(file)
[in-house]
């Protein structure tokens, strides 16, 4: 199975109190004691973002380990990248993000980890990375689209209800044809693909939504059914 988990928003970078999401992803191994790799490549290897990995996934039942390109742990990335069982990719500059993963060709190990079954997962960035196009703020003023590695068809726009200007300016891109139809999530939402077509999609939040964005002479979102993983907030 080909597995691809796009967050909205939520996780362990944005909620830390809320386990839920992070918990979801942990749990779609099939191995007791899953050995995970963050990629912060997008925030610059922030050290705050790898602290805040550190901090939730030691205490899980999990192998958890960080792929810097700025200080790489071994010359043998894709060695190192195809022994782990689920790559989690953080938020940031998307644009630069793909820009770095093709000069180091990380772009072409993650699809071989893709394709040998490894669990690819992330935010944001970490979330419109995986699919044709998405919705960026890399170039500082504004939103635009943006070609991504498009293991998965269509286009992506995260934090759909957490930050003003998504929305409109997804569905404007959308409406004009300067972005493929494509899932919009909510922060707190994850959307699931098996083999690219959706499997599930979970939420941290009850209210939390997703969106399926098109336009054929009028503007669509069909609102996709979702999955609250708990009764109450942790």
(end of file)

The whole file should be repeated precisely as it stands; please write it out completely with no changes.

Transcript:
[in-house]
């Protein structure tokens, strides 16, 4: 199975109190004691973002380990990248993000980890990375689209209800044809693909939504059914 988990928003970078999401992803191994790799490549290897990995996934039942390109742990990335069982990719500059993963060709190990079954997962960035196009703020003023590695068809726009200007300016891109139809999530939402077509999609939040964005002479979102993983907030 080909597995691809796009967050909205939520996780362990944005909620830390809320386990839920992070918990979801942990749990779609099939191995007791899953050995995970963050990629912060997008925030610059922030050290705050790898602290805040550190901090939730030691205490899980999990192998958890960080792929810097700025200080790489071994010359043998894709060695190192195809022994782990689920790559989690953080938020940031998307644009630069793909820009770095093709000069180091990380772009072409993650699809071989893709394709040998490894669990690819992330935010944001970490979330419109995986699919044709998405919705960026890399170039500082504004939103635009943006070609991504498009293991998965269509286009992506995260934090759909957490930050003003998504929305409109997804569905404007959308409406004009300067972005493929494509899932919009909510922060707190994850959307699931098996083999690219959706499997599930979970939420941290009850209210939390997703969106399926098109336009054929009028503007669509069909609102996709979702999955609250708990009764109450942790």